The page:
In the recent case of Commonwealth Bank of Australia v Chamos  NSWSC 1345, the borrower Mr Chamos argued that by virtue of the bank’s sign-off on his apartment development’s underlying pre-sale contracts the bank was implicitly saying that the contracts were enforceable as a matter of law.
The NSW Supreme Court said no. Despite the fact that Mr Chamos’s relationship banker, having had the pre-sale contacts reviewed by the bank’s lawyers, told Mr Chamos that the pre-sale contracts were “all fine”, the court accepted the bank’s argument that it was taking a subjective viewpoint, not an objective one.
In other words the bank was not making a general statement about the overarching legal validity of the pre-sale contracts, rather it was simply saying that, according to the terms of its loan approval of Mr Chamos’s development, the contracts complied with those terms.
So, just because a document or other thing is deemed to be acceptable to a counterparty in a private contracting sense does not mean that it has been “perfected” in a general law sense.
In the factual context of Mr Chamos’s case this may seems anomalous. Whilst he had made his borrowing arrangements with the Bank in NSW, the pre-sale contracts pertained to land in Queensland which would comprise the bank’s security. The bank therefore referred the contracts to Queensland lawyers for final review.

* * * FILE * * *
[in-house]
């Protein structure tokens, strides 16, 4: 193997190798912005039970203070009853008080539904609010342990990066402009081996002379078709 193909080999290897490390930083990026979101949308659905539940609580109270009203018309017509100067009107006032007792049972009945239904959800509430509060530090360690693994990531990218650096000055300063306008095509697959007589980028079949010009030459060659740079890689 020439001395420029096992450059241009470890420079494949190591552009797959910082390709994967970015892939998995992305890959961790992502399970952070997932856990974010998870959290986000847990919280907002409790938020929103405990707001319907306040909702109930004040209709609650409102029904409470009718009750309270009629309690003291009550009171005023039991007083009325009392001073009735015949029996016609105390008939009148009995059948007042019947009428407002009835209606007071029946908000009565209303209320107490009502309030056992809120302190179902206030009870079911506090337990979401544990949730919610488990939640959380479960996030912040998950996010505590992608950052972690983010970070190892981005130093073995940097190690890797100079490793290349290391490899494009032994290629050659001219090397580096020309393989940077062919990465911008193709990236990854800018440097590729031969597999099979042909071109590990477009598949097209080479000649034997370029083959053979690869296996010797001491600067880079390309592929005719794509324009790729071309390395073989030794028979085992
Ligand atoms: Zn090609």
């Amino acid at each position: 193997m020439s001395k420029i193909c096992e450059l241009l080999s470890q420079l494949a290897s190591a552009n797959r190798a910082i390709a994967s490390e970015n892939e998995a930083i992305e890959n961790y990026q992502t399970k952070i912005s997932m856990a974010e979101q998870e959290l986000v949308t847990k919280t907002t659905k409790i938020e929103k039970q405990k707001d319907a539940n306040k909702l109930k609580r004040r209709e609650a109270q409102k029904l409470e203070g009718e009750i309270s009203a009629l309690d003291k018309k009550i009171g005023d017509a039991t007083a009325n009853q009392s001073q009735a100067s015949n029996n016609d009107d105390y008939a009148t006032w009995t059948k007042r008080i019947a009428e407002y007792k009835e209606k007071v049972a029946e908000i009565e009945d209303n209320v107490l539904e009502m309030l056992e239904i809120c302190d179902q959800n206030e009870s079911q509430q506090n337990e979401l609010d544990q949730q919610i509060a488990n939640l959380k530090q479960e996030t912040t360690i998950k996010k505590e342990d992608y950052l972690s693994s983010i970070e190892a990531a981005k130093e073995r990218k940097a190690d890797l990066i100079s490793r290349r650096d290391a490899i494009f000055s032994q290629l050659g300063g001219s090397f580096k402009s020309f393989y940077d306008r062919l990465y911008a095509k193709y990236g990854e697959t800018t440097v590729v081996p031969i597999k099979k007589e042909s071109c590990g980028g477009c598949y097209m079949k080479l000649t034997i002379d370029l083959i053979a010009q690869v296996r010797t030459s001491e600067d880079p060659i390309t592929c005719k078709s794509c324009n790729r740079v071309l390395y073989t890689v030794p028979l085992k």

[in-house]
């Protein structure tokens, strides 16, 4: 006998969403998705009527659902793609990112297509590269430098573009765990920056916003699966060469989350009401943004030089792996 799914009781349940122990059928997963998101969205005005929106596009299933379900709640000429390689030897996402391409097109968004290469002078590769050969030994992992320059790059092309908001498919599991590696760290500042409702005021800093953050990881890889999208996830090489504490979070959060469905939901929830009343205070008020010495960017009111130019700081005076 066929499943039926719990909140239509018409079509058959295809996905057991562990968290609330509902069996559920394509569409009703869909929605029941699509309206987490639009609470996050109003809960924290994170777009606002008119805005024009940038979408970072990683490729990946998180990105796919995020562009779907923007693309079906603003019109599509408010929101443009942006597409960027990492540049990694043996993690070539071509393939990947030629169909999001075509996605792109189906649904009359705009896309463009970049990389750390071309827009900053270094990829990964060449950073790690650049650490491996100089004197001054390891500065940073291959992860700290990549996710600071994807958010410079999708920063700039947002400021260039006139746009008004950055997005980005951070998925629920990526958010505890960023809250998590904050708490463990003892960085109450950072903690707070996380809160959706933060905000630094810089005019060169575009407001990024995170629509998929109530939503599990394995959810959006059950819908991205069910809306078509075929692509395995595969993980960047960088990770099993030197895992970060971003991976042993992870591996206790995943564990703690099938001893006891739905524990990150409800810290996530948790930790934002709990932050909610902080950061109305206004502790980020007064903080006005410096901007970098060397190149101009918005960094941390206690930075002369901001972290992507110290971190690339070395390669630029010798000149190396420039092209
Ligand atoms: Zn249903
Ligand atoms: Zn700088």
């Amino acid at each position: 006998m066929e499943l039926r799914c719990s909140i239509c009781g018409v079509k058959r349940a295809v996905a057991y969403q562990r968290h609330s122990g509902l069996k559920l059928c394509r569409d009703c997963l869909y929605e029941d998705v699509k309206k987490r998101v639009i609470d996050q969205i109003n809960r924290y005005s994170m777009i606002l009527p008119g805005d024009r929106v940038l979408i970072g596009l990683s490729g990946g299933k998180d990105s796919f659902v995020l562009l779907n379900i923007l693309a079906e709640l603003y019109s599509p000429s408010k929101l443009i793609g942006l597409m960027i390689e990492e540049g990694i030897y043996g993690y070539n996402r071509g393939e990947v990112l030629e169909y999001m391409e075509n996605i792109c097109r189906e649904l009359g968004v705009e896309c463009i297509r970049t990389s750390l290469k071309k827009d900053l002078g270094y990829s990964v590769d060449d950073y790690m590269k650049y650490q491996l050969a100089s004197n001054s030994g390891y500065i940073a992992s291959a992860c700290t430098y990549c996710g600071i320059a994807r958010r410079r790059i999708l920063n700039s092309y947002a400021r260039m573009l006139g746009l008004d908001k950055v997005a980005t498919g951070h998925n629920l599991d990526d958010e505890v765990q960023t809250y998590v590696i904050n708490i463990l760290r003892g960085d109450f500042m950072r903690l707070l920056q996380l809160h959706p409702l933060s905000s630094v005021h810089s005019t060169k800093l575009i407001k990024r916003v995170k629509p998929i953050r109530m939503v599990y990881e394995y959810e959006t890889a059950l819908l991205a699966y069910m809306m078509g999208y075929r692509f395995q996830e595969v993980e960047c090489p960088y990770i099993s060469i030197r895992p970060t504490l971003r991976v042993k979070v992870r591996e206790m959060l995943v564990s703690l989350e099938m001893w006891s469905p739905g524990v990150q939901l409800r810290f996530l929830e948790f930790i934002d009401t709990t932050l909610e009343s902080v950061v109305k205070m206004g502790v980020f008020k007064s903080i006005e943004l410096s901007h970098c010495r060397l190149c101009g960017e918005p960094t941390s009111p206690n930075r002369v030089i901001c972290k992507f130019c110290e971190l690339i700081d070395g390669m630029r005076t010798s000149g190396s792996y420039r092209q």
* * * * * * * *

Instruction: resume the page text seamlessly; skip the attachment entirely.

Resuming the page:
The borrower claimed that he believed that this inter-state referral amounted to the bank obtaining the imprimatur of a full legal sign-off, but the court declined to accept Mr Chamos’s evidence that this was his true state of mind at the time.
This article is for general information purposes only and does not constitute legal or professional advice. It should not be used as a substitute for legal advice relating to your particular circumstances. Please note that the law may have changed since the date of this article